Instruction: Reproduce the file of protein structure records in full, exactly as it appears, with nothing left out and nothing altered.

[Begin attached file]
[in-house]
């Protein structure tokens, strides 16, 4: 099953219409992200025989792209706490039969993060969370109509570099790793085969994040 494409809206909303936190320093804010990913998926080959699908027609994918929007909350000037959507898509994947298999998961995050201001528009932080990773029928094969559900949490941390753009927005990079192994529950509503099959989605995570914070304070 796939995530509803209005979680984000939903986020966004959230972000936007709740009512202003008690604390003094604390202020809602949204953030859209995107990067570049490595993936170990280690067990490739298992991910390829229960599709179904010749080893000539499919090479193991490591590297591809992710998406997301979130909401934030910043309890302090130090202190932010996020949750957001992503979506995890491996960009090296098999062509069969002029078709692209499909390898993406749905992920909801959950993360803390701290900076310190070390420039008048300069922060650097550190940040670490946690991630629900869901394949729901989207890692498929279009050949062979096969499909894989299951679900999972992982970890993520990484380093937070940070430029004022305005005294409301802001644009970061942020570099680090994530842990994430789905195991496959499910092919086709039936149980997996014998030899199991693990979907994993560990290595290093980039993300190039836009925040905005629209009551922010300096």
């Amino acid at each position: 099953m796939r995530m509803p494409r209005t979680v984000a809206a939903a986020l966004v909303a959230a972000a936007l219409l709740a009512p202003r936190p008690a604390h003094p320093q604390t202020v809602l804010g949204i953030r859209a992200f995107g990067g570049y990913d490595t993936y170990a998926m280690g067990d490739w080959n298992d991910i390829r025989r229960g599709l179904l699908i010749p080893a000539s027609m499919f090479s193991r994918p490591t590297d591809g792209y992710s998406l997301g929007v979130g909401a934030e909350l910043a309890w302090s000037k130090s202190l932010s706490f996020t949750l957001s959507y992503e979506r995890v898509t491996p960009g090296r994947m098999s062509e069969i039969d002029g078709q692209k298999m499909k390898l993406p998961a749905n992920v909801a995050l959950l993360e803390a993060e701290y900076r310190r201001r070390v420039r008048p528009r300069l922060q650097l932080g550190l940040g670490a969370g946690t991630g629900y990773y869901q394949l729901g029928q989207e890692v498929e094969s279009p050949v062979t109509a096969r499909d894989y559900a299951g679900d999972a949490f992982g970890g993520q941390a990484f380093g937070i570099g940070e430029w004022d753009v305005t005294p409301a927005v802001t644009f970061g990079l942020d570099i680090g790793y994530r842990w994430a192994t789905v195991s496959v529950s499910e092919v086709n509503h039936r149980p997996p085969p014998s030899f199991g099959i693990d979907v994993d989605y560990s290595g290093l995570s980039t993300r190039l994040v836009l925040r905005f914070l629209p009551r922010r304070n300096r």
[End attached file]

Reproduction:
[in-house]
């Protein structure tokens, strides 16, 4: 099953219409992200025989792209706490039969993060969370109509570099790793085969994040 494409809206909303936190320093804010990913998926080959699908027609994918929007909350000037959507898509994947298999998961995050201001528009932080990773029928094969559900949490941390753009927005990079192994529950509503099959989605995570914070304070 796939995530509803209005979680984000939903986020966004959230972000936007709740009512202003008690604390003094604390202020809602949204953030859209995107990067570049490595993936170990280690067990490739298992991910390829229960599709179904010749080893000539499919090479193991490591590297591809992710998406997301979130909401934030910043309890302090130090202190932010996020949750957001992503979506995890491996960009090296098999062509069969002029078709692209499909390898993406749905992920909801959950993360803390701290900076310190070390420039008048300069922060650097550190940040670490946690991630629900869901394949729901989207890692498929279009050949062979096969499909894989299951679900999972992982970890993520990484380093937070940070430029004022305005005294409301802001644009970061942020570099680090994530842990994430789905195991496959499910092919086709039936149980997996014998030899199991693990979907994993560990290595290093980039993300190039836009925040905005629209009551922010300096």
């Amino acid at each position: 099953m796939r995530m509803p494409r209005t979680v984000a809206a939903a986020l966004v909303a959230a972000a936007l219409l709740a009512p202003r936190p008690a604390h003094p320093q604390t202020v809602l804010g949204i953030r859209a992200f995107g990067g570049y990913d490595t993936y170990a998926m280690g067990d490739w080959n298992d991910i390829r025989r229960g599709l179904l699908i010749p080893a000539s027609m499919f090479s193991r994918p490591t590297d591809g792209y992710s998406l997301g929007v979130g909401a934030e909350l910043a309890w302090s000037k130090s202190l932010s706490f996020t949750l957001s959507y992503e979506r995890v898509t491996p960009g090296r994947m098999s062509e069969i039969d002029g078709q692209k298999m499909k390898l993406p998961a749905n992920v909801a995050l959950l993360e803390a993060e701290y900076r310190r201001r070390v420039r008048p528009r300069l922060q650097l932080g550190l940040g670490a969370g946690t991630g629900y990773y869901q394949l729901g029928q989207e890692v498929e094969s279009p050949v062979t109509a096969r499909d894989y559900a299951g679900d999972a949490f992982g970890g993520q941390a990484f380093g937070i570099g940070e430029w004022d753009v305005t005294p409301a927005v802001t644009f970061g990079l942020d570099i680090g790793y994530r842990w994430a192994t789905v195991s496959v529950s499910e092919v086709n509503h039936r149980p997996p085969p014998s030899f199991g099959i693990d979907v994993d989605y560990s290595g290093l995570s980039t993300r190039l994040v836009l925040r905005f914070l629209p009551r922010r304070n300096r």